Mass. bill would soften flood insurance rules
Mar. 12, 2014
BOSTON (AP) — The Massachusetts House on Wednesday unanimously approved a bill designed to soften the impact of new federal flood insurance rules on many of the state's coastal homeowners.
The measure, sponsored by Democratic House Speaker Robert DeLeo, would tie the level of flood insurance that must be purchased to a homeowner's outstanding mortgage balance, rather than the full replacement value of the home.
It also would prohibit mortgage lenders from requiring coverage for the contents of a home or including a deductible of less than $5,000.
Lawmakers representing coastal districts said constituents were facing the threat of dramatic increases in flood insurance premiums as a result of the new federal regulations that were put into effect in an effort to keep the National Flood Insurance Program solvent.
"This bill is going to help people stay in their homes," said Rep. James Cantwell, D-Marshfield.
Congress in 2012 approved the law, which included a redrawing of the Federal Emergency Management Agency's flood zone maps and the elimination of federal subsidies, in an effort to keep the National Flood Insurance Program solvent after claims from Hurricane Katrina in 2005.
The program is currently $24 billion in the red, officials said, mostly because of huge losses from Katrina and Hurricane Sandy.
Rep. Josh Cutler, D-Scituate, said the new maps issued last year by FEMA added more homes to the flood zone and changed the flood elevation levels for many homeowners. He said concerns were immediately raised about the accuracy of the maps, including what he said was the use of wave calculations from California instead of the East Coast.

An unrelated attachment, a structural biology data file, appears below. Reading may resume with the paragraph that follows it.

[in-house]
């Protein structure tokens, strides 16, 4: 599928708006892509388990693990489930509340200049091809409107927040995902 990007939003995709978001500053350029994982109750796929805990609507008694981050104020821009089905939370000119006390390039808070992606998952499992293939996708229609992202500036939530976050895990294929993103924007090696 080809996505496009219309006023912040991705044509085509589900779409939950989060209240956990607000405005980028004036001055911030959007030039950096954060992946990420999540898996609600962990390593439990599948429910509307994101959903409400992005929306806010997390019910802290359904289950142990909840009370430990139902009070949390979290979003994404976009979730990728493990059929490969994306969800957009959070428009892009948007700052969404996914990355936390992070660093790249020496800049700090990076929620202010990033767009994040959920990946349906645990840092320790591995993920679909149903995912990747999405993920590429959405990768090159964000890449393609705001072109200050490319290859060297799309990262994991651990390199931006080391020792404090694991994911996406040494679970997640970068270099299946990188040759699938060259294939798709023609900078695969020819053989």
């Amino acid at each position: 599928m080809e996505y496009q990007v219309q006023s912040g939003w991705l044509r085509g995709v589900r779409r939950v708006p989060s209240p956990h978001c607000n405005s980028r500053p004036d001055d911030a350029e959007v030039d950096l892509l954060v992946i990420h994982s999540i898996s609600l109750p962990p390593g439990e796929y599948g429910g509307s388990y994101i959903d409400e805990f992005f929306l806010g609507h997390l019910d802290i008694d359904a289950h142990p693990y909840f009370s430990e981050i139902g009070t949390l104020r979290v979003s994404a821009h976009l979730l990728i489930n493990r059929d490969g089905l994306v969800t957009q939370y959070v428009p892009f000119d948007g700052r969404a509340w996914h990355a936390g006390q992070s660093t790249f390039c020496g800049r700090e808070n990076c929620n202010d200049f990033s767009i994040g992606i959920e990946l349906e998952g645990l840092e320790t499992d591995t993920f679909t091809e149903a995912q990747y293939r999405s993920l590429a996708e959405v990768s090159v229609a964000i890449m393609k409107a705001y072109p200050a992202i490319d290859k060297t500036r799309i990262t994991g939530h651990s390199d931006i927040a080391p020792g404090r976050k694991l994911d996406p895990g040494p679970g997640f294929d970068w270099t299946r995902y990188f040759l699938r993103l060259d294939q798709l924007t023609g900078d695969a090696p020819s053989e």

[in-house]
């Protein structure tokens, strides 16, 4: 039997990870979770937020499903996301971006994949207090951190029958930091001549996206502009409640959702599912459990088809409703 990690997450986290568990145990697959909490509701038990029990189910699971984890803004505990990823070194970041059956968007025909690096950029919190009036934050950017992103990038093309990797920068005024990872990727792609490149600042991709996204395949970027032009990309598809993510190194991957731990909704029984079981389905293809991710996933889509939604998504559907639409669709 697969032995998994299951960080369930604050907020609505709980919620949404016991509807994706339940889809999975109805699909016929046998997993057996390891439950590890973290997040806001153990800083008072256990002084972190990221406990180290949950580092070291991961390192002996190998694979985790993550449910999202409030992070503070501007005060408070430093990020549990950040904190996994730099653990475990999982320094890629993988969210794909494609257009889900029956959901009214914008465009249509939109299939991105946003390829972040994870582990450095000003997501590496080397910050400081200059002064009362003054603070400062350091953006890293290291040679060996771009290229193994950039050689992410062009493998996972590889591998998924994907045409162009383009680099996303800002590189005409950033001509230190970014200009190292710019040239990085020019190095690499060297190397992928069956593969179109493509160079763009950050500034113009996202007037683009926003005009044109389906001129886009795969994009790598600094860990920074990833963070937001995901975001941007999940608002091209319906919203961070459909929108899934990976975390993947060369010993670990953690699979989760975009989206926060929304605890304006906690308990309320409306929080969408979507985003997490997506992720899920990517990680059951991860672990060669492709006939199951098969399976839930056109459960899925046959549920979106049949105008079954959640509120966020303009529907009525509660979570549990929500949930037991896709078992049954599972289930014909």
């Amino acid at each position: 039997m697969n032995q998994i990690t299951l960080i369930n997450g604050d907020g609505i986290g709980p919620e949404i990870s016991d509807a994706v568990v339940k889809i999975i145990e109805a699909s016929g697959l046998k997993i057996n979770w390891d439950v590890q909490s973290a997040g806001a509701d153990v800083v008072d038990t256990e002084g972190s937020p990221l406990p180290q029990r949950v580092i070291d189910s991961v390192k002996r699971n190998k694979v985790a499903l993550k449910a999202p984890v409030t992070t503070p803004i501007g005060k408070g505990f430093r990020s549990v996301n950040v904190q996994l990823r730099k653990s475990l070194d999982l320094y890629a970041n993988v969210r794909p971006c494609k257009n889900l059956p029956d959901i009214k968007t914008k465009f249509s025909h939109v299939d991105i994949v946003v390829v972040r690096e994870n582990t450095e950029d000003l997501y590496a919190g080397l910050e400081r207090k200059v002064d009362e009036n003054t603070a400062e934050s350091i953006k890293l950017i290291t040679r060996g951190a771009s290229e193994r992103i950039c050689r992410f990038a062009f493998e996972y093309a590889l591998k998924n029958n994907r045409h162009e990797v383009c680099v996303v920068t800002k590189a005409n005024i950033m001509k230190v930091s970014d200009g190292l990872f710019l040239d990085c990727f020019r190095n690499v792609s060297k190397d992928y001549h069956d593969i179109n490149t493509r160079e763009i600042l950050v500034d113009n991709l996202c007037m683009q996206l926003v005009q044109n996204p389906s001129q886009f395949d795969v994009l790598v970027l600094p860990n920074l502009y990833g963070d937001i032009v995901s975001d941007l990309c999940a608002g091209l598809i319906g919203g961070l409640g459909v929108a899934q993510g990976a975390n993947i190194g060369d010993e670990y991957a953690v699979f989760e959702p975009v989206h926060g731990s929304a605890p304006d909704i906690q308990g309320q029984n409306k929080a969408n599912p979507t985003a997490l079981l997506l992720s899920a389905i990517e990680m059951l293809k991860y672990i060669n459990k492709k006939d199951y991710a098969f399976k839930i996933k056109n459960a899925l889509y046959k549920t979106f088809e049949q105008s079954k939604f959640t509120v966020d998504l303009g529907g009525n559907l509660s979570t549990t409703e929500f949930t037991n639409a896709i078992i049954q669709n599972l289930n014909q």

"This bill is in effect a circuit breaker to prevent homeowners from being forced literally underwater by federal flood insurance regulations," Cutler said.
While the bill, which now goes to the Senate, passed the House without opposition, concerns have been raised that the measure would leave some homeowners underinsured in the event of a catastrophic flood.
Attorney General Martha Coakley, who worked with lawmakers in crafting the measure, said in a statement that homeowners would retain the option of buying additional insurance, and noted that the legislation includes a requirement that consumers be notified in writing that their insurance premiums may not be enough to pay for all repairs or property losses.
Tying mandatory insurance coverage to the outstanding mortgage balance, rather than full replacement value, would soften the blow for homeowners, Coakley said.
Federal lawmakers, meanwhile, also appear to be responding to pressure to ease the requirements after complaints about sharp increases in premiums.
The U.S. Senate has backed a measure calling for a four-year delay in implementation of the law, and the U.S. House approved a bill earlier this month that would allow sellers to give their subsidized, below-market insurance rates to new buyers and lower the cap on how much flood insurance premiums can rise each year.